When James Smith started his first day of work at the West Coast Wilderness Railway, he already had a family legacy behind him.
A third generation employee, he grew up watching his dad drive trains for the company and hearing his pop's stories of working on the railway back when it was run by the Mt Lyell Mining and Railway Company.
Now, after 20 years and more than 2500 train journeys in the unforgiving West Coast terrain in Tasmania, Mr Smith has hung up his hat.
Leaving with the fond nickname 'the Smithsonian', he said he'll fondly remember the times he was able to make visitors smile despite the weather, and the opportunity to "meet people from all over the world".
"My first job with the railway was walking the 1/16 rack to check for loose bits," Mr Smith said.
"As it hadn't been used in Australia for 40 years, we had no idea whether the rack would allow the safe passage of a passenger train."
This was before the track was reopened to the general public, an opportunity he didn't take for granted.
"Just being able to drive a steam locomotive (is a favourite memory) as it generally can't be done in Australia now."
The "resident larrikin" will be missed, rail division manager Neil Halliday said.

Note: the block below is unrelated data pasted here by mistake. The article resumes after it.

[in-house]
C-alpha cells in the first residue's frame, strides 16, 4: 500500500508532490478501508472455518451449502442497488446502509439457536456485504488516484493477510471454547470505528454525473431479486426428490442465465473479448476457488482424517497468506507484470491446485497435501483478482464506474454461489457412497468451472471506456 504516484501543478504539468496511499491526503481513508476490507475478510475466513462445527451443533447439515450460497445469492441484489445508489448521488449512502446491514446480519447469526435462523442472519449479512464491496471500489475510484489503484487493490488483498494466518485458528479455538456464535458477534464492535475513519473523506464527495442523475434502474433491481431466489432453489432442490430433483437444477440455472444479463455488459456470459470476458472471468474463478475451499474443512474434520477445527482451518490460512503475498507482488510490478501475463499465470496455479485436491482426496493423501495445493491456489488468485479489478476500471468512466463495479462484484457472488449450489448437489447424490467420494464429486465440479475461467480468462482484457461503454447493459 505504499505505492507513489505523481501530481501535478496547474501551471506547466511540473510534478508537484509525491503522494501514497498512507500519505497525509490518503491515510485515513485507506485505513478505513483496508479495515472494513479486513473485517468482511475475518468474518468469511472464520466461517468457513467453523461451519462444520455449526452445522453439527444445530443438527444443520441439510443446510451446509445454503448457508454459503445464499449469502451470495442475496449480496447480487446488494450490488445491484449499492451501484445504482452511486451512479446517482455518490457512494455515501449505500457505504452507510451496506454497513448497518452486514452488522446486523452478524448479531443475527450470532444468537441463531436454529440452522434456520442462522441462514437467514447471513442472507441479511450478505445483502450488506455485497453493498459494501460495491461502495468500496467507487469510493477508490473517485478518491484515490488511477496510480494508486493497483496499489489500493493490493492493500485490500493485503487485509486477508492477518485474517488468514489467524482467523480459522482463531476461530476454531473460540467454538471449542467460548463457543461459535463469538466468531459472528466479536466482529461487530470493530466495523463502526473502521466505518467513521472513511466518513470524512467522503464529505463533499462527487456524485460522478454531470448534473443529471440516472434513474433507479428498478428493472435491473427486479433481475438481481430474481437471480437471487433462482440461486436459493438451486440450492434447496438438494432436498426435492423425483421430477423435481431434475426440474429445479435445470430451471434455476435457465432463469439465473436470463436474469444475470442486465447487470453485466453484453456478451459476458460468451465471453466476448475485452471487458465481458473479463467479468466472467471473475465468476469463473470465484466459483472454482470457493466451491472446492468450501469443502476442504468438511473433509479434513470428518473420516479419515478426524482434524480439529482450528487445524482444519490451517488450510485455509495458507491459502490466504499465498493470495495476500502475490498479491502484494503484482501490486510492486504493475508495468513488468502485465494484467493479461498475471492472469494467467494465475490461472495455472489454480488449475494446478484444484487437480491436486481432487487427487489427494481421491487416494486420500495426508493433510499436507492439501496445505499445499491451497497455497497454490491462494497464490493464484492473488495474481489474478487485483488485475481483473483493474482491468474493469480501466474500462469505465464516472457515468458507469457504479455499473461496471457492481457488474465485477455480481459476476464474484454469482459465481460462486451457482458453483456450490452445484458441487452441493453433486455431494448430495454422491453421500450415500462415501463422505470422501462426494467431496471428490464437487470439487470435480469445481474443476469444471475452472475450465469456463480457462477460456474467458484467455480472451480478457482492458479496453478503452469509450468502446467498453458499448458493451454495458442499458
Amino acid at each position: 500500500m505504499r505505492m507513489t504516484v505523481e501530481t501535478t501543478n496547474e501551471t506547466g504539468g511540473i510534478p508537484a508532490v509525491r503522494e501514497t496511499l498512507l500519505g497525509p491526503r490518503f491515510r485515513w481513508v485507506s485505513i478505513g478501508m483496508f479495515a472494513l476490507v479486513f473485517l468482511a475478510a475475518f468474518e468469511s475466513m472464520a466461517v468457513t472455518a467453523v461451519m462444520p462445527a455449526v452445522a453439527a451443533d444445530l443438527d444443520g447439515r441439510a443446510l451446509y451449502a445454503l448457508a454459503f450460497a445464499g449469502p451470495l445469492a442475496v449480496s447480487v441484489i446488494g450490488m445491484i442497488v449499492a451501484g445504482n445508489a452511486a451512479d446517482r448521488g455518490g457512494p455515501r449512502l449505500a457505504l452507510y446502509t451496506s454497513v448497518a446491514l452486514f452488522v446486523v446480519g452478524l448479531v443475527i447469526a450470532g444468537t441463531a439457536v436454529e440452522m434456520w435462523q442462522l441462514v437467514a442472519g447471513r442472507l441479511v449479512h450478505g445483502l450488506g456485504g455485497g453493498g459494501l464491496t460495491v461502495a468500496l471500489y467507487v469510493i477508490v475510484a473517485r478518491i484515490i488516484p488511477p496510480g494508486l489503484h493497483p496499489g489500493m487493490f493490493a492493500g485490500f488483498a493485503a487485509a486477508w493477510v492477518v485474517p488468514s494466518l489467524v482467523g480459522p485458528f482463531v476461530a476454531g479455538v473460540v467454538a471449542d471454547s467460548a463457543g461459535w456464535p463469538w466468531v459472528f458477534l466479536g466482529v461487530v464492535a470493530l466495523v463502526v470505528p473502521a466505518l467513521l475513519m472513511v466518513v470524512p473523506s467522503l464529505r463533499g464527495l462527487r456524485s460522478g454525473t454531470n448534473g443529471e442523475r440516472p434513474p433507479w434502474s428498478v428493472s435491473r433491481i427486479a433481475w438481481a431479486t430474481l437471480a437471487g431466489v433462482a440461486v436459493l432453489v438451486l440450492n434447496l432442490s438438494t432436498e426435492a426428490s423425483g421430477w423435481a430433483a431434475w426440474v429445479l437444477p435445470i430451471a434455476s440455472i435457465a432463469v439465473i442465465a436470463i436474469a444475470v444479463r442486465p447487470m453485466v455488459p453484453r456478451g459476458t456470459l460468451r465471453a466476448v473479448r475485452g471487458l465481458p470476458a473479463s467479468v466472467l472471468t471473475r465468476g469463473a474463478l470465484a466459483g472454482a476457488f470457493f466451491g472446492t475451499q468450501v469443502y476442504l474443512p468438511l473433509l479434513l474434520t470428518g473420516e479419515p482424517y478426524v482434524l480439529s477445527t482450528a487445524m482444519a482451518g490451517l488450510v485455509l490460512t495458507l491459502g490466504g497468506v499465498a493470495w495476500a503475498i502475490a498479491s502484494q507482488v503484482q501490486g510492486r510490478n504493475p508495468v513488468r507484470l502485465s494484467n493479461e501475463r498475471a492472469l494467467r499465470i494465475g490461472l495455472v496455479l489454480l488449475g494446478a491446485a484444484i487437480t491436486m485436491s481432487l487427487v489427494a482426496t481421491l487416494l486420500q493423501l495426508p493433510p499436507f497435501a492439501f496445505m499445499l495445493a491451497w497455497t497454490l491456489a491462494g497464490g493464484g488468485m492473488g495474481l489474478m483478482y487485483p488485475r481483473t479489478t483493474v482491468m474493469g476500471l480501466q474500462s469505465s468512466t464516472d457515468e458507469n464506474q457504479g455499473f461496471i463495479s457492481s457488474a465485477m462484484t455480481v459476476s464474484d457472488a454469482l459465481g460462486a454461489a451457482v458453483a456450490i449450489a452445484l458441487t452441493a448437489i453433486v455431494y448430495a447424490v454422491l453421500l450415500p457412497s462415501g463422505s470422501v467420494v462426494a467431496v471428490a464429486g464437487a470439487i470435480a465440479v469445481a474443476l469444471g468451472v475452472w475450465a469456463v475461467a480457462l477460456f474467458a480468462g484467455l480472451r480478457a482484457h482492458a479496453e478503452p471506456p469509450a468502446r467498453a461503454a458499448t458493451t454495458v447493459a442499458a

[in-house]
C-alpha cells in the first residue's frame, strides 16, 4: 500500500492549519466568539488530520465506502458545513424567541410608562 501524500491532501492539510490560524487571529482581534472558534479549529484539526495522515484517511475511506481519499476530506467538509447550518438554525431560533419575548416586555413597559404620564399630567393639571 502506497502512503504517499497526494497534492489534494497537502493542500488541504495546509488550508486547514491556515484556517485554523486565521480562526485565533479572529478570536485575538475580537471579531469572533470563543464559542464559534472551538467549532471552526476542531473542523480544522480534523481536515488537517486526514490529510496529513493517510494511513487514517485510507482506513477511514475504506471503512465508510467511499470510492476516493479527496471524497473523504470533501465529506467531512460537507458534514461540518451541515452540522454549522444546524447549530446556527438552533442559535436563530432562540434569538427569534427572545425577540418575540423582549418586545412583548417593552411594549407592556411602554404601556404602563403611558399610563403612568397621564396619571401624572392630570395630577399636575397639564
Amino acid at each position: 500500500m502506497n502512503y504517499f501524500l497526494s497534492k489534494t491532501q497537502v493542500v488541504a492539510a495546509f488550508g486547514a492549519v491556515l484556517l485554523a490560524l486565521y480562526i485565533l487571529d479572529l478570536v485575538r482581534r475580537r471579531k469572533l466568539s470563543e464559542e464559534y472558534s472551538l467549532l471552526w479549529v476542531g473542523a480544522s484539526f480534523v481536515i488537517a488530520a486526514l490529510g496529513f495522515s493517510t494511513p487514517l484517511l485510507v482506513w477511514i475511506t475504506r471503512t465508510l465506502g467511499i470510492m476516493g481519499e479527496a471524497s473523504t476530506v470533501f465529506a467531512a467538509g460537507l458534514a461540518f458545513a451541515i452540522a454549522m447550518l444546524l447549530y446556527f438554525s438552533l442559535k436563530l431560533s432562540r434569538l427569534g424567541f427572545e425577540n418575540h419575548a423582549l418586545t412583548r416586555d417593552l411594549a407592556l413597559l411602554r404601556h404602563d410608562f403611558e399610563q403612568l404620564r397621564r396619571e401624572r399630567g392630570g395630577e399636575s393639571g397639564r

"James is... quick-witted and known to play a friendly trick or two amongst the team," he said.
"His knowledge of the locomotives is exceptional and his passion for maintaining the heritage of the railway runs deep.
"He leaves a cheeky grin-shaped hole in the team."
The team at the West Coast Wilderness Railway were sure to give Mr Smith a suitable send off, coming together to organise a gift worthy of their peer's legacy.
Pairing up with casting and machining engineering company APCO, a brass replica of the railway's first locomotive's nameplate was cast, alongside a factory badge.
The West Coast Wilderness Railway runs between Queenstown and Strahan, along 35km of rainforest and wild terrain. With a history spanning more than a century, the railway reopened for tours in 2000.